Mohinder Sall

(standing from left) Pargan Singh Sall, Jarnail Singh Sall, Mohinder Singh Sall, (seated from left) Sarwan Singh Sall, Gurmukh Singh Kular, Udaham Singh Sall.

Mohinder Sall still laughs when he describes the most memorable misconception he formed about Canada while he was growing up in Punjab. "When we were growing up, we'd always heard of snow referred to as 'ice' so we imagined ice cubes falling from the sky, although we couldn't figure out how that was possible" he recalls. "When I actually saw it for myself, I was surprised to see that what it really looked like was pieces of cotton wool."

Sall was 21 years old when he immigrated to B.C. in 1950, leaving behind his wife Surjit, and joining his father, who had been living and working in B.C. since 1931. "Of course, I missed the home where I'd grown up in Punjab but I was happy to be reunited with my father, who I hadn't seen since I was three," he says.

During his first years in Canada, when he worked at mills on Vancouver Island and attended night classes to learn English, Sall lived in a bunkhouse with up to 70 co-workers. "There were two men in a room," he recalls. "The Punjabi workers had their own bunk-house, the Chinese people had their own and the white people had their own."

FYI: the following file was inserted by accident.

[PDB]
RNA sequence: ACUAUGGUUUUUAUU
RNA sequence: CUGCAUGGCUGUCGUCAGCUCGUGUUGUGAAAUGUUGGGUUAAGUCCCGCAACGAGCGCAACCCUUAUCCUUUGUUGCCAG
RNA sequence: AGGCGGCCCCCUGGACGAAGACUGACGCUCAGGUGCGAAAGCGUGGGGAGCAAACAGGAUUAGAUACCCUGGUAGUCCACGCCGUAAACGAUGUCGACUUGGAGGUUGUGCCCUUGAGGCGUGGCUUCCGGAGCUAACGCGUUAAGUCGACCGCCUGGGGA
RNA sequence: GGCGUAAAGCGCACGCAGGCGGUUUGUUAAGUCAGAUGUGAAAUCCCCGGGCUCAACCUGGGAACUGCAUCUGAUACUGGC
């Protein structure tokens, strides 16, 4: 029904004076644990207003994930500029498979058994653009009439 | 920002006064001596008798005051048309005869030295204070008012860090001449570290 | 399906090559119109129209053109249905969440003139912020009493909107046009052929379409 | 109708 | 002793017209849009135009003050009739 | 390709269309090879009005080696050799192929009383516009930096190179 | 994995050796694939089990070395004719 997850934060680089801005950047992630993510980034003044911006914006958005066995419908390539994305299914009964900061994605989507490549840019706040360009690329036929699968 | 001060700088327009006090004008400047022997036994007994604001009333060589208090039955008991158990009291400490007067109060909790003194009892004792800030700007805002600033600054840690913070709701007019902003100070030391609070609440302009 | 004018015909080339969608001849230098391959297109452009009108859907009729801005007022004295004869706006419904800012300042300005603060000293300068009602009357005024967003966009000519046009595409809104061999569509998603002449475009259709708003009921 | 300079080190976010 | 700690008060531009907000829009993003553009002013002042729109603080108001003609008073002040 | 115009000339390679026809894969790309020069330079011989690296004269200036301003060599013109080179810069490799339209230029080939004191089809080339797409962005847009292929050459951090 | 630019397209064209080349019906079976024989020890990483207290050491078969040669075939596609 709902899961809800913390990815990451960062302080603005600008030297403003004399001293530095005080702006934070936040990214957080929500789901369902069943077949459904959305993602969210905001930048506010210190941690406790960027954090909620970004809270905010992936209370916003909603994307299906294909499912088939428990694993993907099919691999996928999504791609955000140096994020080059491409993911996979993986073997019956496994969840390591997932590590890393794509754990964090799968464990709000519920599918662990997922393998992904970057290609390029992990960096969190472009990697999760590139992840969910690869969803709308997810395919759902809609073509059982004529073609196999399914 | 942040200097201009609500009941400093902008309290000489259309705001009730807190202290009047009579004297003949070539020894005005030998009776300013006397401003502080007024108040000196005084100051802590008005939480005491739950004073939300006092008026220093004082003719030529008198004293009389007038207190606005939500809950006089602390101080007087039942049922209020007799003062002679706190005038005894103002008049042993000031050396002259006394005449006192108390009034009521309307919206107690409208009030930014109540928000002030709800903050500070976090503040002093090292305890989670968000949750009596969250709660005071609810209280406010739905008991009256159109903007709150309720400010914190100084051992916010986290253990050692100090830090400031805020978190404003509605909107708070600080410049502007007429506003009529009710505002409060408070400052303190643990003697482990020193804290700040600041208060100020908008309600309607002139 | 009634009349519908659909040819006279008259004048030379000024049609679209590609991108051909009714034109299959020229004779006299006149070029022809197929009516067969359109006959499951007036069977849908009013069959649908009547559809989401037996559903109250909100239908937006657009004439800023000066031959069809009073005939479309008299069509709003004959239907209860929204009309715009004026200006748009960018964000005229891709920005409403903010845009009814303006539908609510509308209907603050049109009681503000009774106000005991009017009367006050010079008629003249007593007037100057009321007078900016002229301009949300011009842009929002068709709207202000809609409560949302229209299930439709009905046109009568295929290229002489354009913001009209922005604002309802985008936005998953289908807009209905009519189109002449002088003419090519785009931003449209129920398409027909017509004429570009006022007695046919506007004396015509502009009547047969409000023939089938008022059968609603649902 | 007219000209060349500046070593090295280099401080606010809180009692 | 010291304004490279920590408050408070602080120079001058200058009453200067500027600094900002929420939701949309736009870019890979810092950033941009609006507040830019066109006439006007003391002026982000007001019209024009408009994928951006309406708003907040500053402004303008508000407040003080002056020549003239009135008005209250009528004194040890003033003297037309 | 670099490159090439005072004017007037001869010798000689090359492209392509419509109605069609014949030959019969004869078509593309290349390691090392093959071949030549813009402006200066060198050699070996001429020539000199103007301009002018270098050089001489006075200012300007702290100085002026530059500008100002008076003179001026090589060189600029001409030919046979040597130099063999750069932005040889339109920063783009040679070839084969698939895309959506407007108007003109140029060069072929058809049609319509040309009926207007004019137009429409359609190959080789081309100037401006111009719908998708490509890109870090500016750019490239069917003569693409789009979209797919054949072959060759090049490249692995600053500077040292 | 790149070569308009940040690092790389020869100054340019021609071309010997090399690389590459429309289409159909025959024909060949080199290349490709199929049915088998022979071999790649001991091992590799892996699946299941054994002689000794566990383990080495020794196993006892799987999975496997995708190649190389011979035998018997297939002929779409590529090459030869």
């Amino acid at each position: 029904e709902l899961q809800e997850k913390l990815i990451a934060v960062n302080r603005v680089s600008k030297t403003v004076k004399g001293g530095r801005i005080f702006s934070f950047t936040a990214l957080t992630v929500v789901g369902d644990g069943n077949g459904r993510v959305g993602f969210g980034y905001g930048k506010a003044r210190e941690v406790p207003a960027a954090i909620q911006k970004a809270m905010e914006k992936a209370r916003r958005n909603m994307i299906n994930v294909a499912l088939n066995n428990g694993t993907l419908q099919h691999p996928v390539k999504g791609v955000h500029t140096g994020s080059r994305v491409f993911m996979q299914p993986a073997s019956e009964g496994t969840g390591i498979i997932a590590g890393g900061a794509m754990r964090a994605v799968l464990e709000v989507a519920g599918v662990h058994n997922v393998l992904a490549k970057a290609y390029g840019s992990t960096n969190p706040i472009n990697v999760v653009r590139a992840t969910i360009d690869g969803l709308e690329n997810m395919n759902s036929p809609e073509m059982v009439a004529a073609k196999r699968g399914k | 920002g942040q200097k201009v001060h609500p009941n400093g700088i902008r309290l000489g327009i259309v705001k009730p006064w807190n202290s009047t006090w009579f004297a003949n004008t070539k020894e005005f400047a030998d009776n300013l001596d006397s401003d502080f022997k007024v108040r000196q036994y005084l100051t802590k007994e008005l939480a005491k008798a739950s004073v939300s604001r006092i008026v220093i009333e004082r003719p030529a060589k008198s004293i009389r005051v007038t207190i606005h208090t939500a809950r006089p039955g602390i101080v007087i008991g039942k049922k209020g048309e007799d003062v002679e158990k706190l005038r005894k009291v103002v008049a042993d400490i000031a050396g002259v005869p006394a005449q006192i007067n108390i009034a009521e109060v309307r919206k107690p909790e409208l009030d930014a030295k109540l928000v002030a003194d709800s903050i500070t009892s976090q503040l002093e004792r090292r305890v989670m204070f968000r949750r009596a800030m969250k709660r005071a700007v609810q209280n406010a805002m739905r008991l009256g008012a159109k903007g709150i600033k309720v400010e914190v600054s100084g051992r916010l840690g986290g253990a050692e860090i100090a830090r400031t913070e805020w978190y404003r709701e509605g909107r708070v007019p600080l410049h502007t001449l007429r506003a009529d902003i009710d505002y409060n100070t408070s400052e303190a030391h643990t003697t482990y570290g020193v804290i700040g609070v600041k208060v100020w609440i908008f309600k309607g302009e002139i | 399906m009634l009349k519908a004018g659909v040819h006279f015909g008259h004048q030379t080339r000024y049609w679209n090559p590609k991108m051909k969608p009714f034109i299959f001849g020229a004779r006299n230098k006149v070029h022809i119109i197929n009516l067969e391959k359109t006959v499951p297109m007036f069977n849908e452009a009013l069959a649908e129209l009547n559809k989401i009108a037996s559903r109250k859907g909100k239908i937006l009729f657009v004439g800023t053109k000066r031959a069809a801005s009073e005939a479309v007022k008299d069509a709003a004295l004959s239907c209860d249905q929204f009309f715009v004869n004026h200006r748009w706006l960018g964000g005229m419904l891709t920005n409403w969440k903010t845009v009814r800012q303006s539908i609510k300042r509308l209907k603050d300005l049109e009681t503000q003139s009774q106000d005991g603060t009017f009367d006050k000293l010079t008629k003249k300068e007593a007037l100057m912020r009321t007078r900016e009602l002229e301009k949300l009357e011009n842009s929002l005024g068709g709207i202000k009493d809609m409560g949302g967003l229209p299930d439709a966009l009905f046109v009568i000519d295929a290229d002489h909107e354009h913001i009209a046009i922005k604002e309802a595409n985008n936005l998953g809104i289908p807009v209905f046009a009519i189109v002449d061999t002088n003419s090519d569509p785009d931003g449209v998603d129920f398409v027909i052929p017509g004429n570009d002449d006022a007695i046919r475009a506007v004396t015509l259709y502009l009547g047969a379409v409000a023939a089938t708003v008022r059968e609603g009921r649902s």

Sall recalls his father always emphasizing the importance of dressing well. "My dad would say make sure even your shoelaces are tied properly or a policeman will come along and give you fine. He said we should always have proper clothes. When the hippies came along, we didn't understand the way they dressed. No matter what the fashion was, we always followed the rules our father had set and always dressed sharp."

Surjit Sall joined her husband on Vancouver Island in 1955 and the first of their four children was born the following year. Sall was among the men who helped to build the gurdwara at Lake Cowichan with their own hands."The whole community pitched in to pay for supplies and those of us who knew carpentry helped to do the actual building," he says.

In 1973, the family relocated to Prince George, where they lived for the next 32 years. Later the Salls and their grown children all moved to the Lower Mainland. Granddaughter Missy Sall says she was proud to see a reminder of her family's roots in Canada when she visited Lake Cowichan. "When we went back for the Indo-Canadian family reunion a couple of years ago there was a huge event and the pioneers to Canada, including my grandparents, got awards. It was great to see the street (Sall Road) with our name on it."